Anek, is a film that will be talked abbout for years.
Anek so titled to convey the unity-in-diversity theme of Indianness, also because the N and the E in Anek stands for the state and culture defined by Anubhav Sinha’s undefinably ambivalent drama about a state and culture on the brink.
There are no easy solutions, no sides to taken and to be honest, none offered in a state where the meek shall definitely not inherit the earth.
There is a dangerously corrupt and subversive North Eastern leader Sanga((Loitongbam Dorendra Singh) who is playing a double-edged game with the people of his State. He pretends to be their messiah while negotiating with the Indian government on terms that have nothing to do with peace.
Anek is cinema of the highest order. It lays bare the unspoilt virginal landscape of the North East(the cinematography by Ewan Mulligan is lush but austere and unadorned) and then quickly, without losing time introduces us to the violence that is all around in the North East.
There is a chilling sequence where Indian armed forces open fire on local insurgents while a group of schoolgoing children cower in the crossfire.Watching this sequence in a film that revels in the vividness of despoliation , I was reminded of the children that lost their lives in the Texas massacre. Unlike children who grow up in unrest, those poor angels in Texas didn’t know how to save themselves when violence strikes suddenly.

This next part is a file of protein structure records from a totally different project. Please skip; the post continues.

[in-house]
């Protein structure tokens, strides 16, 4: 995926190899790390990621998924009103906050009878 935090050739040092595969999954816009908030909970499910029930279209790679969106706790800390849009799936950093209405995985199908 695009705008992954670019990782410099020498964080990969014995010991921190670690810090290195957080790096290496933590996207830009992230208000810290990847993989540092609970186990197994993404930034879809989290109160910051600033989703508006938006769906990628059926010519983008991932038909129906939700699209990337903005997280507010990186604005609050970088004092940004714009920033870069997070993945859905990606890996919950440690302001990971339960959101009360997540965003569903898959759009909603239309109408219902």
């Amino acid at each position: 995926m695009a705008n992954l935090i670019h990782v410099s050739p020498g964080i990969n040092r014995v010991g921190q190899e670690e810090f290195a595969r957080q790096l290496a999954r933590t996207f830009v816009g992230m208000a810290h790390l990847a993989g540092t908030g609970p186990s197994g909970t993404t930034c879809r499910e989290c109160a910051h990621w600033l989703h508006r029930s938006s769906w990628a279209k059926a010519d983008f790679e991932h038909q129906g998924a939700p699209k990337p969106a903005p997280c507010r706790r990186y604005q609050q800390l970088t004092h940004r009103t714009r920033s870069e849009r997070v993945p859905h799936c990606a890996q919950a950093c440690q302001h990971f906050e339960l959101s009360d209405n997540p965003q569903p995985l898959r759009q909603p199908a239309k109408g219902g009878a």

Among many seething political issues that are pushed to the forefront in a fusillade of concepts and ideas, the theme that emerges most powerfully in Anek is the weaponization of the young who take to the gun and cannot turn back. The adolescent Niko(Thejasevor Belho) gets sucked into a life of violence, while Aido(Andrea Kevichüs), with those large expressive eyes, escapes to become a boxing champion.
Riveted at the vortex of the violence is Ayushmann Khurrana’s Joshua who is not sure if he wants to protect the local population from politics and politicians or whether his interest in playing savior to a persecuted race is more personal.
Anek parks its angst at the dead-centre of ambivalence. It has neither the patience not the bandwidth to explain the volatile situation to the conflicted characters, let alone to the audience. This is a film that demands an educated literate audience which can tell the difference between Pure Cinema and its hybridized films that flood the movie theatres these days.